If there is one event guaranteed to bring out the competitive streak in parents, it is a school/nursery sports day. It was Isaac’s yesterday.
In truth, the prospect fills me with the same level of dread as a visit to the dental hygienist: once a year, you are put in an intensely uncomfortable position in which the odds of humiliation are high and there is nothing you can do but grin and bear it.
It’s not watching Zac compete that is the problem. He actually did well this year; certainly better than last year, when he ignored the start, then set off in the wrong direction before finally being cajoled into heading vaguely in the direction of the finish so he could receive his medal for, er, being there. This time round, although he is still not the fastest and is a tad ungainly, he was pretty competent and – most importantly – seemed to enjoy the experience. I’m very proud of him.
There was one race in which the children had to run halfway, pick up a teddy bear – no, I don’t know why – then continue to the finish. Then an obstacle course involving running around a cone and throwing a ball. (Zac, for once, chose to kick rather than throw the ball. I know not why.) And finally, a straight parent-and-child running race, where some parents chose to interpret the strict ‘run at your child’s pace’ rule as ‘run as fast as you can dragging your child behind you like a rag-doll’. (You know who you are.)
And then, of course, there are the parents’ races themselves, where without the presence of children to provide a modicum of decency and common sense, it’s every man (or woman) for himself/herself. These are often brutal affairs, where individuals will go to extraordinary lengths to win a bottle of inexpensive supermarket wine.
Which brings me to my main point. As far as sports days go, I can see that there are three basic Dad typologies. (And, as it happens, Mums often seem to be even more extreme.) These are:
- Competitive Dad: Win at all costs, even if it means bending, breaking or just plain ignoring the rules. Muscle pulls and grass stains are regarded as acceptable levels of collateral damage, as are any ‘accidental’ tackling-from-behind incidents which fall short of a straight red card and on-the-spot fisticuffs.
- Can’t-Be-Bothered Dad: Often a reluctant participant, CBB Dad will take part to avoid disappointing their child (or to keep the peace with their other half), but will put in the minimum amount of effort necessary to complete the race.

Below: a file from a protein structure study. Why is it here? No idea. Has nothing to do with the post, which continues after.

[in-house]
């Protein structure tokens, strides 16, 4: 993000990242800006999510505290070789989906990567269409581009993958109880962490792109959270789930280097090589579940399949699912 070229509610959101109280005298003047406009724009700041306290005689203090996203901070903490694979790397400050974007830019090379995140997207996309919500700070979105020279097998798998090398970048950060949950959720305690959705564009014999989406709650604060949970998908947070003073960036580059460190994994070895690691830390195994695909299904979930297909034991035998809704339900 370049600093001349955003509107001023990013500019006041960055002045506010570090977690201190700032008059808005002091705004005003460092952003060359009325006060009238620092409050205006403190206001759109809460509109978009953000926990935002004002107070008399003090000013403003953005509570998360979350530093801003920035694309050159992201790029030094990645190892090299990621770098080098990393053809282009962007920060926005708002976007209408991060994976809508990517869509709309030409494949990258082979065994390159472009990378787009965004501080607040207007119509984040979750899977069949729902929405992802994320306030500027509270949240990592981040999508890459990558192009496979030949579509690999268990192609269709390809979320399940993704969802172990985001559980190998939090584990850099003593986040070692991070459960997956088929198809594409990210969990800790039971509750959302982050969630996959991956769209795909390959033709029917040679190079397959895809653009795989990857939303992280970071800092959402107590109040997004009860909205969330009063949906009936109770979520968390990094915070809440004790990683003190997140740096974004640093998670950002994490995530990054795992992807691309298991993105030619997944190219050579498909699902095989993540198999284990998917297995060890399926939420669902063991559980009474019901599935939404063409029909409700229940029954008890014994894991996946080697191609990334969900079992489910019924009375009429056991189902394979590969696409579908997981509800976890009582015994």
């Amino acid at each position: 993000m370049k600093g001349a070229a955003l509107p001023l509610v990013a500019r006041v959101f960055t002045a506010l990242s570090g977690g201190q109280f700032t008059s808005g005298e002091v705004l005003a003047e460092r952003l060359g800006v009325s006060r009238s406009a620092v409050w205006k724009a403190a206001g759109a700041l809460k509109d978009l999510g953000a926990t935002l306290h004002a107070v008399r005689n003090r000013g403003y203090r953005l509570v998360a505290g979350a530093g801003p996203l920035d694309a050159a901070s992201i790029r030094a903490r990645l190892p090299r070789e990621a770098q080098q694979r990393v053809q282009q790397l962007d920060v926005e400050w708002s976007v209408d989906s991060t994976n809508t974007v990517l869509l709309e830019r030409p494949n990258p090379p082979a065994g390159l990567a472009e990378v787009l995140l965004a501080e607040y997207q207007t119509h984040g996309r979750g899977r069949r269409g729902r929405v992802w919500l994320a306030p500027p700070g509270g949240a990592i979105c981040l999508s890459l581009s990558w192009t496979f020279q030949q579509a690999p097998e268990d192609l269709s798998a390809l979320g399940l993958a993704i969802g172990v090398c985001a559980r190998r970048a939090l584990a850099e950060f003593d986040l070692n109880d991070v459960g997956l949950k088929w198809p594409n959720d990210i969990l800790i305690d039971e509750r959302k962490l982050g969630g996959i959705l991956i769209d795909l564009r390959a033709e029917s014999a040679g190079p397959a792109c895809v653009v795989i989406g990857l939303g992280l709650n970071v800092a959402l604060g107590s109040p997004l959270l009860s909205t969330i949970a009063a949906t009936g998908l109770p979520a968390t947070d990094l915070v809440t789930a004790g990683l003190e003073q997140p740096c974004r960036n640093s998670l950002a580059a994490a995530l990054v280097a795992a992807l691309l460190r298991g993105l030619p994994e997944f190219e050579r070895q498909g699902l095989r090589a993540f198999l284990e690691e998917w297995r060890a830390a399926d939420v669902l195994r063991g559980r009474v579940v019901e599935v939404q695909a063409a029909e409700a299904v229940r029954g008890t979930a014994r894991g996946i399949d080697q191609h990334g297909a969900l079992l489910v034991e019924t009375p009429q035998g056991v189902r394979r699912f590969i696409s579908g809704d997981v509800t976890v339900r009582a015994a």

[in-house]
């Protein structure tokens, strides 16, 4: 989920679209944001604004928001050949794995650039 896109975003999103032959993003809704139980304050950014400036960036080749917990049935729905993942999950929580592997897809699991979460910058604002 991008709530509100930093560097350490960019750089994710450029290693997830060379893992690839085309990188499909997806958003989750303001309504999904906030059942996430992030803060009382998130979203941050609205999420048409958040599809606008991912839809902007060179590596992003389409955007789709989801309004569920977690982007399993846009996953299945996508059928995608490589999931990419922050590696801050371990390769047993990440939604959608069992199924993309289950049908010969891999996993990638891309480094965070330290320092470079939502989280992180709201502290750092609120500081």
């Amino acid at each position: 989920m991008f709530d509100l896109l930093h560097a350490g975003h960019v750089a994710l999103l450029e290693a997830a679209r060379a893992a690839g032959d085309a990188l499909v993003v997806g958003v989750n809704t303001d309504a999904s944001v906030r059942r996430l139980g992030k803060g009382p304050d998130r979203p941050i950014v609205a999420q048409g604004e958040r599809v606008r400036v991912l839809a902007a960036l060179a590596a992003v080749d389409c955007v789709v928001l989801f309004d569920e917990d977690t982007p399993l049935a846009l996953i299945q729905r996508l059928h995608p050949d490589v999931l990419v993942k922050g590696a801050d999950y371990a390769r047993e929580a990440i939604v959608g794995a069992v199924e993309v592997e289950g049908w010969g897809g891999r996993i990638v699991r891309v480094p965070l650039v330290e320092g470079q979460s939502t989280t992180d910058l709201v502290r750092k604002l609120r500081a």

- Competitive Dad Masquerading as Can’t-Be-Bothered Dad: Carefully projects the image of being a CBB Dad, but cannot help himself once the race starts – if the opportunity to win presents itself, he will be in there with his elbows.
I am very much a type-three individual. I have always hated to lose – it’s often well disguised under a practised veneer of quiet can’t-be-arsedness, but just ask Heather about what happens when I lose to her at Scrabble. It’s been the same ever since I started doing sports as a child. I am laid-back until the point that I step across the white line, at which point the competitive intensity ramps up to 11.
The dads’ race yesterday – a forward/backward-facing three-legged affair – was a good example of this. Having jokily agreed with my randomly assigned third leg that we would deliberately ensure we would finish outside the top two in our heat so we wouldn’t have a second opportunity to humiliate ourselves in the final, we nevertheless set off at top speed. A bit too fast, as it happens, as my partner took a dive barely five metres from the finish, with us narrowly in the lead – as the photo below demonstrates.
Obviously, had we stayed upright, we would have won our heat, and no doubt we would have won the final too without breaking too much of a sweat. Not that either of us were that bothered, of course. But we were winning. I’m just saying.
I think I’m going to start training for next year now. Not that I’m being competitive or anything, of course.